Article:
Your Daily Fantasy Rx
by Tim Polko
National League Outfielders with Positive Draft Value
Quick Key to the tables:
We ranked players in order from the highest draft value in a 4x4 league to the lowest. As the majority of fantasy leagues allow you to keep anyone traded to the other league, we listed each player in the league where he started the season.
Bay emerged as baseball's most unheralded superstar last season, slamming from winning a contentious NL Rookie of the Year contest over Khalil Greene to top-five player status in less than a full year. He improved every relevant skill while thoroughly earning the devotion of fantasy owners by leaping from a 4/10 SB success rate in 2004 to a 21/22 mark last year, not getting caught until the closing weekend of the campaign. Now he has the chance to boost his quantitative stats again following the additions of Sean Casey and Jeromy Burnitz, who while not great players, will provide better lineup support than the offensive ciphers employed by Pittsburgh throughout 2005. Also remember that over half his steals occurred in the last two months after he received a continuous green light, a privilege he should retain under new skipper Jim Tracy. Don't be afraid to say $40 since I can't envision Bay contributing less than $35 and potentially as much as $50 sometime during the four-year extension just signed in the fall.
Few players post wider differences between their fantasy and actual values than Pierre, who lost five points off his BA despite only dropping from a .95 contact rate to a .93 mark. A slow start and somewhat uncertain lineup spot caused much of this decrease, a problem partially remedied in the second half as Pierre held a .340 OBP. Although I believe the Cubs traded far too much potential value for the uncertainty Pierre offers, his move to Chicago could result in a return to true roto stardom. Dusty Baker will let him run at will, and Pierre certainly benefits from moving into an easier park that should receive some slight modifications to better suit his skills. Bid the $40+ it takes to get him and then don't bother targeting additional steals until the endgame. .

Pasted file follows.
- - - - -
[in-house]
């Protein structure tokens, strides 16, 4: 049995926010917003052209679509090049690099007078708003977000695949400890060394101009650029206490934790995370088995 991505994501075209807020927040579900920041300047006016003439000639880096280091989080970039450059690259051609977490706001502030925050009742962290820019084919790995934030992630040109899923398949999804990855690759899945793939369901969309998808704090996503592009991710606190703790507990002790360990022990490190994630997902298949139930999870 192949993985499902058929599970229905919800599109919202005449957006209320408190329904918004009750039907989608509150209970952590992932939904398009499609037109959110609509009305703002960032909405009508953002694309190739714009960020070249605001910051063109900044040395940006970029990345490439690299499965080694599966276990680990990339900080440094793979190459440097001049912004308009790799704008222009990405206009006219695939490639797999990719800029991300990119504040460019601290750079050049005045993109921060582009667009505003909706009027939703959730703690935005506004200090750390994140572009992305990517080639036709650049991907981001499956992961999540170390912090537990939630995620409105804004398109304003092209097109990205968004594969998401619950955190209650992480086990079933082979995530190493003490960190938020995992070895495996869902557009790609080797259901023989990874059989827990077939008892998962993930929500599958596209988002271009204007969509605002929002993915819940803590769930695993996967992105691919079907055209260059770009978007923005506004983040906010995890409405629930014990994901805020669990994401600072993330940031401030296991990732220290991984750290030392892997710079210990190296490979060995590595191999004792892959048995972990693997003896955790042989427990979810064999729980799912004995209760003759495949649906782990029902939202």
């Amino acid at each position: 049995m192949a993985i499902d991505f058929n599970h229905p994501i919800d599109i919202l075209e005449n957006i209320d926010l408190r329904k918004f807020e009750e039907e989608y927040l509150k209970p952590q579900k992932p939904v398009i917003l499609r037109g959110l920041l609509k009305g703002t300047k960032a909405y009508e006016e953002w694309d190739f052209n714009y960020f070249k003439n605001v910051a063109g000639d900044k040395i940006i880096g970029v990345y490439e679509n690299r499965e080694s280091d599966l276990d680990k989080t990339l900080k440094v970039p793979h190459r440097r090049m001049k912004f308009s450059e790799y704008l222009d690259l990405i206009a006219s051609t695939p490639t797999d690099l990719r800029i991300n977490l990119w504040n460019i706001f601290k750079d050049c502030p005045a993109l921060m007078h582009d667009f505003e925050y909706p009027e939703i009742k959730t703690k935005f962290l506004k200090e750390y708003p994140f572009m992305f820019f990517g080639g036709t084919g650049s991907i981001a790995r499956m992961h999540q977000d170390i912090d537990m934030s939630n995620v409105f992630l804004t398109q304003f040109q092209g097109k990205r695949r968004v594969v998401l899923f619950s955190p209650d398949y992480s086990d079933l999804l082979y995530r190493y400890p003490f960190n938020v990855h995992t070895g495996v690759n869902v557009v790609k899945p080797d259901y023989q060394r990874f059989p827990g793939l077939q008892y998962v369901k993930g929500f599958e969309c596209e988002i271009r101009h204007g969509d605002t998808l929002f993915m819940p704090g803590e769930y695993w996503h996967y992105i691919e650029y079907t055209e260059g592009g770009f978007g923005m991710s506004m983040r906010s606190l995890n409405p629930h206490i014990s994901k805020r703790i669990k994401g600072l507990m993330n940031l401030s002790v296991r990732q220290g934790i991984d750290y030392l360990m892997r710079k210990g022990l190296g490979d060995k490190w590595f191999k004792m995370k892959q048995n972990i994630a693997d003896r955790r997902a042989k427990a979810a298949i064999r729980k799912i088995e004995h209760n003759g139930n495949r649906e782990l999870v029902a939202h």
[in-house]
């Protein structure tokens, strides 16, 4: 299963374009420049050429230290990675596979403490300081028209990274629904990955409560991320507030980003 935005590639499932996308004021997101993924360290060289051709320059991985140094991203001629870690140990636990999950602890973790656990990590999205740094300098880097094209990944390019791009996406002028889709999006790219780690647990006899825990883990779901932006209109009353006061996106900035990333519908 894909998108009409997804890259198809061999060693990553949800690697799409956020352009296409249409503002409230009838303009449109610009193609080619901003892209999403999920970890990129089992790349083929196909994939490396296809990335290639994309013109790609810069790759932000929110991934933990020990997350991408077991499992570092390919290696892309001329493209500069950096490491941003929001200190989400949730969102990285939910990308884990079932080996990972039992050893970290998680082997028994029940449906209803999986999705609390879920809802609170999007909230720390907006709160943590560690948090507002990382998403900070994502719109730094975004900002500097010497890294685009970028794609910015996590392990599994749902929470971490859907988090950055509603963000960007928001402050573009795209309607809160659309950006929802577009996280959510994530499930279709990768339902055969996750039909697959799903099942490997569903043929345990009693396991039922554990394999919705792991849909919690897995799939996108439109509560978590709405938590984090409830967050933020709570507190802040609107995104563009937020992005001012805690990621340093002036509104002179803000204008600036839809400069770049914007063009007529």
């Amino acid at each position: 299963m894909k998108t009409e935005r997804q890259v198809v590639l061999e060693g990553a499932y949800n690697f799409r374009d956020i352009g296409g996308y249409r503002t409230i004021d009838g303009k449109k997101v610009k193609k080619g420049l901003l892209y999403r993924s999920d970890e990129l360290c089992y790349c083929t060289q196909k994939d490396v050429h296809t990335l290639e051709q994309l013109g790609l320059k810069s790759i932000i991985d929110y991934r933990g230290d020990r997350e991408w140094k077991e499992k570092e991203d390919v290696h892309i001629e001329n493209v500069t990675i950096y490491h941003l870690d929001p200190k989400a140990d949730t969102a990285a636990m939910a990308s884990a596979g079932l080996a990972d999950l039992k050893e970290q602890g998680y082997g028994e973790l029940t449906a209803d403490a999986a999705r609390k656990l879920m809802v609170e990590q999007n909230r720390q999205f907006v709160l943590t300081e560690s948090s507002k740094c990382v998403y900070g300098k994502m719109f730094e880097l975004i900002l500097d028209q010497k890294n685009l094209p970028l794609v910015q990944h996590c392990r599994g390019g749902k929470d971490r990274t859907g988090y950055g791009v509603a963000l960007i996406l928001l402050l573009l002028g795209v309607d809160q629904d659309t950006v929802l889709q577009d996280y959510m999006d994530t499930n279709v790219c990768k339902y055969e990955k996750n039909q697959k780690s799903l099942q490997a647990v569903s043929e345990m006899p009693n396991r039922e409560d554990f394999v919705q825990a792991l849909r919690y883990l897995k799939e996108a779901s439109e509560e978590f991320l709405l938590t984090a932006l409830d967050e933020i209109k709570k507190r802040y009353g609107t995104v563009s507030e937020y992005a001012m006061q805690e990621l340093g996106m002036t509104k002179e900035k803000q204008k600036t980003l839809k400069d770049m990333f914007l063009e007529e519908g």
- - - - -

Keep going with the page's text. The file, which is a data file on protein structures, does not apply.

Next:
Although Abreu regressed to his 2003 level of performance, mostly due to a complete collapse surrounding his domination of the Home Run Derby, he remained one of the most useful fantasy players due to his power and speed combination. With 100 runs and RBI virtually assured by his lineup spot, he at least should echo these numbers for one more year until Pat Gillick completes his apparent quest to trade the best Philadelphia player since Mike Schmidt. Letting Abreu go for anything less than $35 remains an unwise course of action.
I doubt many fantasy players realize exactly how dominant Holliday performed down the stretch. He parlayed a .318/.374/.551 second-half line into a final roto value among the top dozen batters in the league. Considering a broken finger cost him over a month of action at the beginning of summer, another $30 season looks like a sure bet. His .357/.409/.593 home line also places him into the ranks of must-own players in any national contest.
Taveras tops the list of the few players with more yawning gaps between roto value and actual value than Juan Pierre. His .325 OBP nearly kept the Astros out of the playoffs as the benefits of his speed and defensive didn't begin to compensate for his atrocious bat. Yet when we contextualize his career with the knowledge that he completely skipped Triple-A, these stats instead seem like a respectable building block for an extended big league career and a few years of roto dominance. Taveras held an OBP over .350 from June through August generally stole bases very effectively outside of one brief stretch in July, and will continue to benefit from playing home games at Minute Maid. A return to $30 appears almost inevitable even as he shouldn't cost you much more than three-quarters of that price due to the pervasive albeit understandable derision of his current baseball skill by the sabermetric community.